Where does power lie in a fragile state like Eastern Congo? What does it mean for aid organizations?
Here’s the last (at least for now) reflection on my recent trip to the DRC.
The roads in DRC are extraordinary; a skeleton-rearranging, dental filling-loosening, vehicle disintegrating nightmare. From now on, when I talk about
infrastructure and effective states, roads will be top of my list. In the rainy season, trucks charge $1200 to bump and crawl a load of sand the 5 hours from Goma to an Oxfam-run IDP camp near Rubaya (65km). On its return, the truck has to go straight into the garage for repairs that can cost half of that money. That’s no way to run an economy.
A half-way decent state would invest in roads to unleash markets, connect its communities, (and incidentally reduce the damage to my skull from being bashed repeatedly against the car walls and roof), but in the DRC, such enlightened provision of public goods is currently a distant dream. Roads are both a literal and metaphorical point of entry for understanding the role of the state.
But the state is not entirely absent, nor completely predatory (although it extracts an awful lot from people who have very little) and there is certainly no vacuum of power. Here are some of the more obvious ‘poles of power’ (but I’m sure there are many more) whose interaction underlies the current chaos, and which could possibly provide the elements of a better system in the future.
The state: according to one local Oxfam staffer: ‘Yes, the state is predatory but that doesn’t mean we give up, at some levels, at least. It’s like a hamburger, with clean layers on top and bottom, and a dirty layer in the middle. At the top level, ministries will work with NGOs in a non predatory way – they have other, better means of raising cash (minerals, or from the government budget). But at the provincial level, predation is a real issue. At the local level, officials live with communities, so it’s different again. Some local officials really support projects, but everything they do needs sign off at provincial level, so it gets very tense.’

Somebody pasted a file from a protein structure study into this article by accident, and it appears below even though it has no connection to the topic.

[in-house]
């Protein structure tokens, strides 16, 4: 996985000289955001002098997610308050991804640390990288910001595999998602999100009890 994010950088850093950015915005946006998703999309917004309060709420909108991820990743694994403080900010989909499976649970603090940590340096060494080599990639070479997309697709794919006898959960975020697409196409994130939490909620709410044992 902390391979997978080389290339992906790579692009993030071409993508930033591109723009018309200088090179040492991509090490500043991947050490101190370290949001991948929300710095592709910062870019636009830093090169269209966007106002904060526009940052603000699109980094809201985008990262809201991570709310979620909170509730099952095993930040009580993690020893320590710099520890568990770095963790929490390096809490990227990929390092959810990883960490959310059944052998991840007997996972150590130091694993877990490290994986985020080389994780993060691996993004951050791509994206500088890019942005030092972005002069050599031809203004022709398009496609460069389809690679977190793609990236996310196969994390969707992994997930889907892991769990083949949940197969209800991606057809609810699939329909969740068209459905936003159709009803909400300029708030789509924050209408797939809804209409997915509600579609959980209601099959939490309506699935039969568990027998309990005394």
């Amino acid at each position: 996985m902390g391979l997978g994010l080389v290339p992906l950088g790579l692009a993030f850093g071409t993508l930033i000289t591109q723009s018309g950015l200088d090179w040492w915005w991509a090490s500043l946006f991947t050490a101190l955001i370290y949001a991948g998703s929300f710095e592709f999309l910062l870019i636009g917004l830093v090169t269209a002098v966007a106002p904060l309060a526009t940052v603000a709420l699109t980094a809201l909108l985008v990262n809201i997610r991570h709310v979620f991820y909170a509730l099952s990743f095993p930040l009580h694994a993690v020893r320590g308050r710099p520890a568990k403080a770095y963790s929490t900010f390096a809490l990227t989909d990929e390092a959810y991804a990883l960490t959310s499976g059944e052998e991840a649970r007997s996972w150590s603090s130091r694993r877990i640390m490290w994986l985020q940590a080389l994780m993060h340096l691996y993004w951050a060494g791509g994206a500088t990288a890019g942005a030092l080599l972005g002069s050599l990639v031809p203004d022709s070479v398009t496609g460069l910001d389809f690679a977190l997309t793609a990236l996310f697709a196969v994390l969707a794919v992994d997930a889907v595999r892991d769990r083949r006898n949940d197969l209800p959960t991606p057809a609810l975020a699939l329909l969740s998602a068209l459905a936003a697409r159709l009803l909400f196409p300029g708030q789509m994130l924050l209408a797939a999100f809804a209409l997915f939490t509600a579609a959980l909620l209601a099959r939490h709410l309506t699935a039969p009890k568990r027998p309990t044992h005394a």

We met one village official (chef de poste) in his ‘office’: tin roof and floor of volcanic rubble; no glass in windows; bare plank walls covered with heavily logoed NGO/UN posters on sexual violence, torture, HIV, land rights, and a hand-drawn map of the area. On his desk, the classic tools of the functionary: a rubber stamp, a mobile phone, and a pile of files and notebooks.
‘The big thing here is peace and security. We get everyone round the table – the Community Protection Committee, traditional authorities, the military, the police. That way the army/police don’t have much wiggle room. Then next meeting we do an evaluation and hold them to account.’
He’s been in post since 2008. He laughs when asked if the state gives him training. ‘we rely on the NGOs for that. They help us with what the law says – don’t torture, don’t lock people up for unpaid debts (mediate instead). There are lots of rights and laws I didn’t know.’
In his world, the state and the customary authorities run by traditional chiefs are totally intertwined. His previous post was as an accountant for the local customary authority, but for him ‘it’s all public administration. The chefferie (traditional authority) collects the taxes. I report to the mwami (traditional leader) as well as the ministry.’